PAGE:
By clear consensus, the most important issue currently facing the Colorado River system is the as-yet unresolved question of what the states will do to lessen the risks of draconian shortages on the Colorado River.
What, exactly, will the Lower Basin states – Arizona, California and Nevada -- do to assure that instability at Lake Mead doesn’t lead toward the perilous state known as “dead pool,” in which water no longer can be drawn from the reservoir?
For several years, all seven Colorado River states, as well as the federal Bureau of Reclamation, have wrestled with the questions surrounding shortage on the Colorado River – how to implement a comprehensive Drought Contingency Plan that will manage the risks of an unstable Lake Mead presented by the on-going regional drought and over-allocation of river water.
In 2007, the seven states and the federal government (joined, in 2017, by the Republic of Mexico) agreed to specific shortage “trigger levels” – that is, specified water levels at the system’s most threatened reservoir, Lake Mead – and the reduced water-delivery volumes that would result from hitting those “triggers.”
Eleven years later, it is clear those triggers – formally, the 2007 Colorado River Interim Guidelines for Lower Basin Shortages and Coordinated Operations for Lake Powell and Lake Mead -- are not enough.
Arizona is the only state in the system that requires legislative approval to sign a plan with our out-of-state river partners to deal with the difficult questions surrounding a shortage. The State’s water community is contending with those issues now.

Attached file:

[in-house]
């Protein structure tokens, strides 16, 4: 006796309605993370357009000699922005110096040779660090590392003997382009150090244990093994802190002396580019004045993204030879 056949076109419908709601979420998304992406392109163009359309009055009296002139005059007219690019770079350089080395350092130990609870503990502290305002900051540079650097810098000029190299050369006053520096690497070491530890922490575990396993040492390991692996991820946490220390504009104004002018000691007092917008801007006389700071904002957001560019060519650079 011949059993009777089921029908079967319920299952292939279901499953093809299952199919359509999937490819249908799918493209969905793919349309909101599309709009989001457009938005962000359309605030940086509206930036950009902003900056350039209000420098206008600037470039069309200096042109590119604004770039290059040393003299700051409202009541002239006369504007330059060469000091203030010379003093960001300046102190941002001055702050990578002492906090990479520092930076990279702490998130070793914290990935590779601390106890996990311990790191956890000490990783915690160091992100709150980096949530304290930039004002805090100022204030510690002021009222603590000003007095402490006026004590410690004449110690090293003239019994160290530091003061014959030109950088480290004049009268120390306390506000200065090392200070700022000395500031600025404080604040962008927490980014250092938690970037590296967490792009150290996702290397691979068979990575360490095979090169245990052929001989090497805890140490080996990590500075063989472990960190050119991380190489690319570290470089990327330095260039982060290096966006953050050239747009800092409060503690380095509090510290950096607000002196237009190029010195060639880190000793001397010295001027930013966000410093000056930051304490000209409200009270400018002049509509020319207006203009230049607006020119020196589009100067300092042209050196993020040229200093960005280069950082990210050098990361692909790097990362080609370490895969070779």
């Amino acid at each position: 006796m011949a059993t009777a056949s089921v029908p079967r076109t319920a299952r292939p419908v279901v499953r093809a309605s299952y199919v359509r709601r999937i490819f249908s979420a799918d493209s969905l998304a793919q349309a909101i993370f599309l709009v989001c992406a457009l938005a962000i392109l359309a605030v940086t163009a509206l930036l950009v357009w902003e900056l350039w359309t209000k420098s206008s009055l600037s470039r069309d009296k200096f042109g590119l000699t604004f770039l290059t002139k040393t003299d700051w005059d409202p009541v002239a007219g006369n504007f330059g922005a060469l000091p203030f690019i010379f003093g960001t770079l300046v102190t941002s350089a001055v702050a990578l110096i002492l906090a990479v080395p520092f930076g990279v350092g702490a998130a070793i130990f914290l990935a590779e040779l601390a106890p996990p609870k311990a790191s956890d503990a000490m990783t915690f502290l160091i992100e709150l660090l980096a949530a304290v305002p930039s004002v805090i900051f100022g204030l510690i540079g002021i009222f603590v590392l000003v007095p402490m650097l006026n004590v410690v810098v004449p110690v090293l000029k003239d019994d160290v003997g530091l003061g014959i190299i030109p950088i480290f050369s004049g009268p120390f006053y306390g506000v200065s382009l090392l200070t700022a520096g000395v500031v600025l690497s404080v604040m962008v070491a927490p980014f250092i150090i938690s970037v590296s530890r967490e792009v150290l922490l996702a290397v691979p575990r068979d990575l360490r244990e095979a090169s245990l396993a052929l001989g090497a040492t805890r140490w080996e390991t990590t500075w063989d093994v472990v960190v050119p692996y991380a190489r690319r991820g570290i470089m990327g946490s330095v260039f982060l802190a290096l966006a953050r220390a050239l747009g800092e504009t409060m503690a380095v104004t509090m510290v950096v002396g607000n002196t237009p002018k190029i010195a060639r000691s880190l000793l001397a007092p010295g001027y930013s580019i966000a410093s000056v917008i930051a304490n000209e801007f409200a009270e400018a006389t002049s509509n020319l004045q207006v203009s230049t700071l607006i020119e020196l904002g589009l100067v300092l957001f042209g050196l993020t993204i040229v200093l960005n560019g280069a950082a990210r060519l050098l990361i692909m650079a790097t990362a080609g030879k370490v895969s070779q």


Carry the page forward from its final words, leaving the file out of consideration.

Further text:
On Thursday, June 28, the Arizona Department of Water Resources and the Central Arizona Project will co-sponsor a panel discussion of the systemic risks posed by potential shortage, as well as announce the kick off of an Arizona discussion on how to adopt and implement the Lower Basin Drought Contingency Plan.
Keynote speaker at the event will be Brenda Burman, Commissioner of the federal Bureau of Reclamation, who plans to discuss the risks to the system.
The event will include presentations from ADWR Director Tom Buschatzke and CAP General Manager Ted Cooke, as well as demonstrations depicting current river conditions from Bureau of Reclamation staff.
There will be a limited question-and-answer session following the presentations, follow up discussions scheduled for later in the month.
What: A Joint Briefing by the Arizona Department of Water Resources and the Central Arizona Project on a Lower Basin Drought Contingency Plan
Who: Bureau of Reclamation Commissioner Brenda Burman; ADWR Director Tom Buschatzke; CAP General Manager Ted Cooke, as well as input from Colorado River technical experts from ADWR, CAP and the Bureau of Reclamation
When: June 28, 1-4 pm
Where: The Arizona Historical Society Museum auditorium at the Arizona Heritage Center at Papago Park, 1300 N. College Avenue, Tempe
Special Note: The event will be livestreamed.